The Helsinki Conference process established by the 2010 nuclear Non-Proliferation Treaty (NPT) Review Conference is the most significant opportunity to increase stability and prevent nuclear catastrophe in the Middle East that has presented itself in recent years. If states fail to take this opportunity, the consequences will be severe.
The Helsinki Conference process established by the 2010 nuclear Non-Proliferation Treaty (NPT) Review Conference is the most significant opportunity to increase stability and prevent nuclear catastrophe in the Middle East that has presented itself in recent years – coming at a time when the Iranian nuclear capabilities issue is being seriously and sustainably addressed, and when the instability in the region is all too plain to see. If states fail to take this opportunity, the consequences will be severe. Now is a time for leadership. Serious efforts to forge an agreement between Israel and Egypt would make all the difference and could help the region’s security in a time of considerable danger.
However, progress towards a weapons of mass destruction (WMD) free zone in the Middle East has been sporadic. A deadline of December 2012 was not met and no follow-on date has yet been announced for the Helsinki conference. There are three main scenarios that could play out in the period leading up to the next NPT Review Conference in April 2015. They are:
- a Helsinki conference that has a successful outcome and leads to a process towards a WMD free zone negotiation that includes regional security measures to support the zone,
- a Helsinki conference that results in no positive outcome and no follow-on process, and
- no Helsinki conference before the 2015 Review Conference.
In the event of a successful Helsinki conference before 2015 there are a number of proposals to develop the zone.
- Begin regional negotiations through a set of working groups or committees that divide the workload into nuclear weapons, chemical weapons, biological weapons, means of delivery including missiles, supportive measures/confidence- and security-building measures, wider regional security issues, and verification and other technical measures.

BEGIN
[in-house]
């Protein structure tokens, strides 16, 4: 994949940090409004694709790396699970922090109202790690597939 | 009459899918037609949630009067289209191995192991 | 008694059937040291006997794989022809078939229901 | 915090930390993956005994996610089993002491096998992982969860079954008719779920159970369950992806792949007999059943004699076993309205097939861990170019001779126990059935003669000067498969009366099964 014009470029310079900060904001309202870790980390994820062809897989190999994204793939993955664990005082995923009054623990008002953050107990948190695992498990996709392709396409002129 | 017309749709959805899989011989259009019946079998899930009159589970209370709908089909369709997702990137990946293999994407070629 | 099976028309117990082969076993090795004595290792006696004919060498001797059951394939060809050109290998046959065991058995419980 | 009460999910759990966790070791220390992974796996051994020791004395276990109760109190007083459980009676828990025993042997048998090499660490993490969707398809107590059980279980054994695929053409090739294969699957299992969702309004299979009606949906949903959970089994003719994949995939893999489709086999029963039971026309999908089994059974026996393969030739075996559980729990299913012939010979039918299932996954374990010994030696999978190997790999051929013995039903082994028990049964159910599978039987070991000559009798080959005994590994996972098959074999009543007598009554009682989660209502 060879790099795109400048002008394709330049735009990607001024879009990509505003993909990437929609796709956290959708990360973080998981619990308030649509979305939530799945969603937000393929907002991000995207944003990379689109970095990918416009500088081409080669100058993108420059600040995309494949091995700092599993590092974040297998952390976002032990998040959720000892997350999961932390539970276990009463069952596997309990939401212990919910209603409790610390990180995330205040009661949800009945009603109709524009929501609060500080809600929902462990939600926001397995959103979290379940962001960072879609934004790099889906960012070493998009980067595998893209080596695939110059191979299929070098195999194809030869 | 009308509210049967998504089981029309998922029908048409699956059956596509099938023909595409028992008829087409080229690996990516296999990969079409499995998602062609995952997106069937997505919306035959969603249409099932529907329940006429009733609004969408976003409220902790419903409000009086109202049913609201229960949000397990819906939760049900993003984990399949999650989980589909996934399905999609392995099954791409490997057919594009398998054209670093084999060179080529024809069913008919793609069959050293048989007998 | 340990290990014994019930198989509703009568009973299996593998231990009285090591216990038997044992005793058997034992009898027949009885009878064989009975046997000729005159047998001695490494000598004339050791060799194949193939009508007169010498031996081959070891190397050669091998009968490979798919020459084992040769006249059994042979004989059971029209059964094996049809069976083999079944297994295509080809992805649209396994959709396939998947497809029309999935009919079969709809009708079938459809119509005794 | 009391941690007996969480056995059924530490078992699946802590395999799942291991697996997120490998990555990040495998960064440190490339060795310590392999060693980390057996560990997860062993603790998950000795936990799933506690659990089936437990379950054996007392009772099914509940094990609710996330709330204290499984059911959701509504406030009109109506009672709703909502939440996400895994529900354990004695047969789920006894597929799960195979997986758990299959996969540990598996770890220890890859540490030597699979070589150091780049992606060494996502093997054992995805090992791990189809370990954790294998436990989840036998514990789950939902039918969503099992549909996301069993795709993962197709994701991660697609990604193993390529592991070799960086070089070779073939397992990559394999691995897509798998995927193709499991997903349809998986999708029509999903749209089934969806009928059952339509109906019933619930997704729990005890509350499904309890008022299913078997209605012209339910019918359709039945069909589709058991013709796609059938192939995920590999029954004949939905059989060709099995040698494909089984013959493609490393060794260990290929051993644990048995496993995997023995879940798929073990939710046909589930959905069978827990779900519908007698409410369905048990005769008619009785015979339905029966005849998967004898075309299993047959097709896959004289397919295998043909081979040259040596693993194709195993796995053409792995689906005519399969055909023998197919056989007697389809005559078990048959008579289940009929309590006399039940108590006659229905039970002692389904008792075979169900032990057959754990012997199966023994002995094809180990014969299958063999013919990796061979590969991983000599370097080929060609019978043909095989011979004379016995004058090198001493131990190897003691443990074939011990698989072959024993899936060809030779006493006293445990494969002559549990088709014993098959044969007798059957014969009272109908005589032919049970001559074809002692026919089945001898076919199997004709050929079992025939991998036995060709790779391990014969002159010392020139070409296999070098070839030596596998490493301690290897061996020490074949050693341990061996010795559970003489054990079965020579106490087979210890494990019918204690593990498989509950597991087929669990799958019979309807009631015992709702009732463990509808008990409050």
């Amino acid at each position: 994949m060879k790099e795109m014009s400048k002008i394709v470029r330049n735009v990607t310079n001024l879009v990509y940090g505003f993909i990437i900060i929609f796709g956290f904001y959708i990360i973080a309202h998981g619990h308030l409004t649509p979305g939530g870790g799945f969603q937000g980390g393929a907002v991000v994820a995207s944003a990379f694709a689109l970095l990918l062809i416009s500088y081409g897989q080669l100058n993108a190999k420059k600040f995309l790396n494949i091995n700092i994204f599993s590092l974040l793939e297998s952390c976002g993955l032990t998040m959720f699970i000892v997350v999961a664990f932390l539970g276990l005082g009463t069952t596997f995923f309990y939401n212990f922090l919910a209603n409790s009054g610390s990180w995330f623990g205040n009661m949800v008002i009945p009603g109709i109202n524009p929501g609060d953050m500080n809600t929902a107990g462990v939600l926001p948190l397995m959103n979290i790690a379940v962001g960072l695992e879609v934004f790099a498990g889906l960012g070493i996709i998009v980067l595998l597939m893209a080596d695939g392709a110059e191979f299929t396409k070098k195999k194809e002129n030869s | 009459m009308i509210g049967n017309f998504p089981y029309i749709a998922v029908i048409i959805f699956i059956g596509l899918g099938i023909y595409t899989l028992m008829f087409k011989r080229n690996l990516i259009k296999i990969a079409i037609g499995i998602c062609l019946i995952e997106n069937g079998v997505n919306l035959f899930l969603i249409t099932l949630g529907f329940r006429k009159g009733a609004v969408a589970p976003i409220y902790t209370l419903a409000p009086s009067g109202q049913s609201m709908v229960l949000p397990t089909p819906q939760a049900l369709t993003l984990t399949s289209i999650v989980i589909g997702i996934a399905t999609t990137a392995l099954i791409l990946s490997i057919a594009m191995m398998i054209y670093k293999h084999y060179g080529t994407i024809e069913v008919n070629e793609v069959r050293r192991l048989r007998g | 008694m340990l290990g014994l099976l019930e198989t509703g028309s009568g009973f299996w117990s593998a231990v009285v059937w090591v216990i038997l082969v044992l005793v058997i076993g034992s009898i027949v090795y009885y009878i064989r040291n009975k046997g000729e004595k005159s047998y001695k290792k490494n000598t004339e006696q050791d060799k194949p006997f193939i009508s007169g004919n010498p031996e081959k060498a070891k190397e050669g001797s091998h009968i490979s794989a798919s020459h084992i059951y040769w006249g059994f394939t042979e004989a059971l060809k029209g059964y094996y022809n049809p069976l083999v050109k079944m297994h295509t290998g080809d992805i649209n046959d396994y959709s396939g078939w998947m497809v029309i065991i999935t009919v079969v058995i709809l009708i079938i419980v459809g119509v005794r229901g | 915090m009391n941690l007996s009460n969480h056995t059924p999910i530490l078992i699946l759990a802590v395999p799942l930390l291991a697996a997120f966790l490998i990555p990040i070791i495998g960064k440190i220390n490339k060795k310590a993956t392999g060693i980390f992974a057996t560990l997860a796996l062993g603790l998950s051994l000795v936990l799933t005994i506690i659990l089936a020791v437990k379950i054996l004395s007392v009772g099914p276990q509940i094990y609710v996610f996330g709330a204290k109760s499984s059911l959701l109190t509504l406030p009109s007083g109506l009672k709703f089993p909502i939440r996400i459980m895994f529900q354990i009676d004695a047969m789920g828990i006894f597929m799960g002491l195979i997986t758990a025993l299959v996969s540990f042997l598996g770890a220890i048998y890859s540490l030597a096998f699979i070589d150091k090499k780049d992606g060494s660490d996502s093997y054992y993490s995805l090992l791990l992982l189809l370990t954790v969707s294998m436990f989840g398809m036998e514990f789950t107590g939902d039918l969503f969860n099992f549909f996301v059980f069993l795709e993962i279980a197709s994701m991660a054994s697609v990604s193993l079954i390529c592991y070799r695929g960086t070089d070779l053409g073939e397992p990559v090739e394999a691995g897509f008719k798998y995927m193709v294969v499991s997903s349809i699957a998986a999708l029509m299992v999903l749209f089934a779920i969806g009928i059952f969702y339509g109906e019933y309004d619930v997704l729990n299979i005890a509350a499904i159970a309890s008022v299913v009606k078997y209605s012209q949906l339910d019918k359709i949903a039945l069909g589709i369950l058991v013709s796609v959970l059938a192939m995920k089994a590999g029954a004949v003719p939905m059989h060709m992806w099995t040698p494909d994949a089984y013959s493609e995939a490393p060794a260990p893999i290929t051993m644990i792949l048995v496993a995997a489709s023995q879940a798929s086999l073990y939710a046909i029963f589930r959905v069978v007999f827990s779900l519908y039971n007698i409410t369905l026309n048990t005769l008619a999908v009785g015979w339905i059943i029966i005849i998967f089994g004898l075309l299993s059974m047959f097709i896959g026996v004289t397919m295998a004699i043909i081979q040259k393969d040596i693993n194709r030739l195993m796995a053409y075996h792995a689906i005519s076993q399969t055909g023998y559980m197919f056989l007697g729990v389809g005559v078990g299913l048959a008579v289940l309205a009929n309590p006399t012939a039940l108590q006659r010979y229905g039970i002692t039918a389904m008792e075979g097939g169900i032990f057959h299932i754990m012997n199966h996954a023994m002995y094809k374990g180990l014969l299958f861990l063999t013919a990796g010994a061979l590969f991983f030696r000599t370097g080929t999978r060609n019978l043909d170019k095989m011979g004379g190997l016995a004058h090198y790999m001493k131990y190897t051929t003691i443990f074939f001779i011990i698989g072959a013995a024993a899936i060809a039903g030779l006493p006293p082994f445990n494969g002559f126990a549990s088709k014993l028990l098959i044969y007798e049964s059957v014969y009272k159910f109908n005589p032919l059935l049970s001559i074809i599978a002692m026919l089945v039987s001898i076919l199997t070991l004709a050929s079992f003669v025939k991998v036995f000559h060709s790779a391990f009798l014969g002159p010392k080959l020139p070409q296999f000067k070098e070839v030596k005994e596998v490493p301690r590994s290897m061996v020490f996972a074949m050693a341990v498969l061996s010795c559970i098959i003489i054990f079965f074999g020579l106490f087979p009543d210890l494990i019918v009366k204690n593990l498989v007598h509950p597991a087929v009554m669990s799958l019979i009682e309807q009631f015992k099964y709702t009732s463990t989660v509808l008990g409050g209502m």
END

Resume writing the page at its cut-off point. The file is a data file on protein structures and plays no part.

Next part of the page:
- Install capacity-building measures to implement and verify the WMD free zone, such as training inspectors, developing common methodologies and learning how to use technical instruments for monitoring.
- Involve civil society and the general public in the debate, and foster a wide discussion among all segments of the societies in the region, including young political leaders, young scientists and young journalists.
In the event of a failed or abandoned Helsinki conference it may still be possible to undertake the following measures.
- Revamp the 1991 Madrid peace process and the multilateral tracks that it established which led to the Oslo Peace Accord and the Israeli–Jordanian Peace Treaty and see if the approach taken at that time could be adapted for today. This will require Egypt and Israel to enter into direct negotiations in order to get the ball rolling.
- Revert to the UN Security Council to request a consideration of Resolution 687 that established the ceasefire in Iraq in 1991, which contains references to the Middle East WMD free zone.
- Employ the UN General Assembly by building on the UN resolution that has been adopted annually calling for the ‘Establishment of a nuclear-weapon-free zone in the region of the Middle East’.
- Establish a building-blocks approach aiming to establish a zone through a set of parallel or sequential commitments to sign and ratify the extant treaties such as the Chemical Weapons Convention (CWC), the Biological Weapons Convention (BWC), the NPT and the Comprehensive Test Ban Treaty (CTBT). Other measures could include a highly-enriched-uranium-free zone, separate agreements on non-attack of nuclear facilities (including cyber attacks), missile tests launch notifications, nuclear security assurances and transparency measures.
Research Paper: All in the Timing: The Weapons of Mass Destruction Free Zone in the Middle East